The Barcelona Declaration of 1995 was the textbook example. Contrary to the usual arguments, its failure did not depend on a technical incapacity to realize concrete things, but rather on its lack of a political vision; it relegated the tangled memory of the past to a page of history to be turned over or forgotten with all possible speed. After World War II, the principles of liberty and democracy advanced in the European civil conscience, but the fact that they were not applied when it came to countries on the southern side of the Mediterranean governed by bloodthirsty dictators was an impediment: business is business. Then again, what else was there to do other than dress up old behaviours with an ideological discourse in which entire generations of young people have believed: “make the Mediterranean a sea of peace and shared wealth” the Declaration recited. But nobody knew how to do it. The ideology came from one side, the history from the other.
In this setting, Islamic terrorism has thrived. It has intervened with its politics of terror in every attempt to finalize any initiative in dialogue and paradoxically it has become a factor in western politics that are built on fear of extremism, whether well founded or spurious.
This state of affairs has legitimized a series of intellectual frameworks through which we westerners have viewed the Arab Muslim world. In this context it did not even seem extravagant to ask if Islam was compatible with democracy at all, let alone organize conventions and meetings on these themes: nor did we have any problem coining the leitmotiv of the incompatibility of Islam and the West, and coming to the related conclusion that the clash of these civilizations was inevitable. The export of democracy combined with the war on terror was the argument used to justify the war in Iraq and in Afghanistan.
What has remained of this load of cliches in the light of the revolutions in the Arab world: those successful, those in progress, those, as in Syria, that have registered thousands and thousands of deaths without the state being able to silence the popular rebellion? The prism through which we continue to read the Arab Muslim world has collapsed, and we westerners find ourselves naked in the middle. This is the real reason why we cannot do anything other than chatter about possible Islamic drifts. Yet again, thanks to our Eurocentric spirit, we try to persuade leaders that it would be desirable for these countries to undergo a profound change, so that spring does not collapse into bleak winter. What concrete forms of aid is the West organizing — and I am not talking only about economics and finance — by way of ideas and support in this delicate period of transition? One hears only the deafening sound of silence. The stage livens up only when first Sarkozy, then David Cameron, then Recep Tayyip Erdogan go to Libya to assert the pre-eminence of their intervention, reminding Libyans that their countries should have a privileged place in sharing the wealth of that tormented territory. History teaches us nothing.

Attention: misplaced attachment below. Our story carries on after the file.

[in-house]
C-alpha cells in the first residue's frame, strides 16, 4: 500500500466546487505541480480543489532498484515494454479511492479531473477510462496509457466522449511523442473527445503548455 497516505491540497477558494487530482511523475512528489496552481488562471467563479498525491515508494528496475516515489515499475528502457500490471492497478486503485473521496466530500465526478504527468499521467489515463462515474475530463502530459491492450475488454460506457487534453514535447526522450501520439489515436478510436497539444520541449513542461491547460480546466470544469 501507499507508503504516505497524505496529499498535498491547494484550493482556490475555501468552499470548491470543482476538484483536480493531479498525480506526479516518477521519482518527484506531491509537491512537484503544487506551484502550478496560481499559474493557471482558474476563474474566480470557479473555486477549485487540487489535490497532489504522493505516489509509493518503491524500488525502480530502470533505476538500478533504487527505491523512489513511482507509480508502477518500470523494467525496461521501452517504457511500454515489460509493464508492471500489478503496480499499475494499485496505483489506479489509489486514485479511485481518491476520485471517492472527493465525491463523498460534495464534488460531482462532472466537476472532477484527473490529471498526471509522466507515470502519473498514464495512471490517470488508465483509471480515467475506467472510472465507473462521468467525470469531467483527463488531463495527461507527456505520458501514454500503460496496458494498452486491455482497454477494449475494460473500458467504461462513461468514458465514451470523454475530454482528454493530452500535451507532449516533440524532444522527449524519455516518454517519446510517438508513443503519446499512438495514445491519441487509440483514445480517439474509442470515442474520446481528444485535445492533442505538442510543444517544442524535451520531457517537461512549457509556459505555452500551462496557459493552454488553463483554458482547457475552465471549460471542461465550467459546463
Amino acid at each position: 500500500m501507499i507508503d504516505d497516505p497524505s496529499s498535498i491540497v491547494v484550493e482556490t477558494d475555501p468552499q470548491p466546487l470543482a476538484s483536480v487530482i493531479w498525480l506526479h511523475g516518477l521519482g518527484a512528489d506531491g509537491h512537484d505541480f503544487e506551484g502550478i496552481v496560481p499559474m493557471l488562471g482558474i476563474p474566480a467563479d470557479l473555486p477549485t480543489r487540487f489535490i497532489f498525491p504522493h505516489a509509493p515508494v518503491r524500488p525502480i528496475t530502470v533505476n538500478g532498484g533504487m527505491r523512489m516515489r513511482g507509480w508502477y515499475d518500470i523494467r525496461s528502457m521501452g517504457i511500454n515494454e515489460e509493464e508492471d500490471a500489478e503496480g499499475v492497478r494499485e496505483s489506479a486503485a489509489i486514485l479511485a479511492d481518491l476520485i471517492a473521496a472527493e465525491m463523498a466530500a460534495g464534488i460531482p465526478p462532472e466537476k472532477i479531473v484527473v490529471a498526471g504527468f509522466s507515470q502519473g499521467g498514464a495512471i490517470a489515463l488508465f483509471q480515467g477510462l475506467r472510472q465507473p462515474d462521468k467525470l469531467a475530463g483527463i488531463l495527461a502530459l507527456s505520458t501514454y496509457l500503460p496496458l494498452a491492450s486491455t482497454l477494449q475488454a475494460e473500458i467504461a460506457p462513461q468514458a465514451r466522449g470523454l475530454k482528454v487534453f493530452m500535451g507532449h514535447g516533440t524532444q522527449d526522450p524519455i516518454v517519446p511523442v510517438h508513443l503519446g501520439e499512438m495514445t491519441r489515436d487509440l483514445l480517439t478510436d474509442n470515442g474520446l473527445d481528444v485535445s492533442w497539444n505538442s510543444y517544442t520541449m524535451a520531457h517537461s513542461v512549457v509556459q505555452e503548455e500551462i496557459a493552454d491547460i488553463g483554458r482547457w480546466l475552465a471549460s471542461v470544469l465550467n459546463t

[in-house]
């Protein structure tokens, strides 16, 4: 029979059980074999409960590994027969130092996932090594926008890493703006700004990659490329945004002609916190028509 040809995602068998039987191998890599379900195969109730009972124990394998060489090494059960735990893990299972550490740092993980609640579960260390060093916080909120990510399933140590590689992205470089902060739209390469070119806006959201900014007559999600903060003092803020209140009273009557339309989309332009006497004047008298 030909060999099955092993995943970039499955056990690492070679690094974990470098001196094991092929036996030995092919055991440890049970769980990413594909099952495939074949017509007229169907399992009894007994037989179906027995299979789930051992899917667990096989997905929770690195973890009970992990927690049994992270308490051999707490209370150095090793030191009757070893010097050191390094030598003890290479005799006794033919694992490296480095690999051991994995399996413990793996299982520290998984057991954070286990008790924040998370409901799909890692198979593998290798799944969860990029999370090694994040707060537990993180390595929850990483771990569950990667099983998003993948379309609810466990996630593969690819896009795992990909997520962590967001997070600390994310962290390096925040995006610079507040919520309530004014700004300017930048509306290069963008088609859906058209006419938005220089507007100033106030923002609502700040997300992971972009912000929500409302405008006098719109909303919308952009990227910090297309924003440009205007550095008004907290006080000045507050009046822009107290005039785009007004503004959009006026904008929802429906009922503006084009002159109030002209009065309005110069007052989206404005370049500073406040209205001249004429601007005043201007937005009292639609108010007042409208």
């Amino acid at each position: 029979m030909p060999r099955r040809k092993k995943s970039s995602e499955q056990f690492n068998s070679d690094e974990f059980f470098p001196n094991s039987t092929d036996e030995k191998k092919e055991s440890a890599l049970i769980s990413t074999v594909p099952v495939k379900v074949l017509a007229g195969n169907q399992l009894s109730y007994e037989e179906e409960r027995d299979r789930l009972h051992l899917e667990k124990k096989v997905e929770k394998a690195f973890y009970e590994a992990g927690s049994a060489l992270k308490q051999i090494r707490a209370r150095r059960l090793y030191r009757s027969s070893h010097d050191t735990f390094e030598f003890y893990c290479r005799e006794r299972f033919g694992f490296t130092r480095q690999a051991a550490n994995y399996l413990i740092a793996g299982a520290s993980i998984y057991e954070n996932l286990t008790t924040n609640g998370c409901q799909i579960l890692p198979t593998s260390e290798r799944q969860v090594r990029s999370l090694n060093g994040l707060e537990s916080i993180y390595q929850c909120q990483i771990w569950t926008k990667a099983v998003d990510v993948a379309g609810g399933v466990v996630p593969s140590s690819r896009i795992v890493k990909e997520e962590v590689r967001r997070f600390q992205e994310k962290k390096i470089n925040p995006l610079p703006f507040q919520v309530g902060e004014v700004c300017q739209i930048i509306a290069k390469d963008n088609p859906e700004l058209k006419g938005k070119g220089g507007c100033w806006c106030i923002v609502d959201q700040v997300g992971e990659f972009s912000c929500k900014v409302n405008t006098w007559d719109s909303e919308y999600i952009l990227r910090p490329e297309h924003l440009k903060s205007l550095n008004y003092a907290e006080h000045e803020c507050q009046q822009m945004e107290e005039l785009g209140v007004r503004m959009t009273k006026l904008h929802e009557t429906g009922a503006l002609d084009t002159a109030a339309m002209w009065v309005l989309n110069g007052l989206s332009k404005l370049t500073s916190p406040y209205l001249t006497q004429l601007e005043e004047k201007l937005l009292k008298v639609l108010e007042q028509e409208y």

If it is true that the biggest deficit in our society is the lack of a strategic vision of the Mediterranean in the light of the Arab revolutions, if it is true that the intellectual framework with which we have always read politics and the development of society on the other side is obsolete, we need to gear up if we want to understand where the Mediterranean is going.
In his preface to my latest book, Mediterraneo in rivolta: dalla penisola Arabica al Maghreb e ritorno (Mediterranean in revolt: from the Arabian Peninsula to the Maghreb and back), Lucio Caracciolo writes: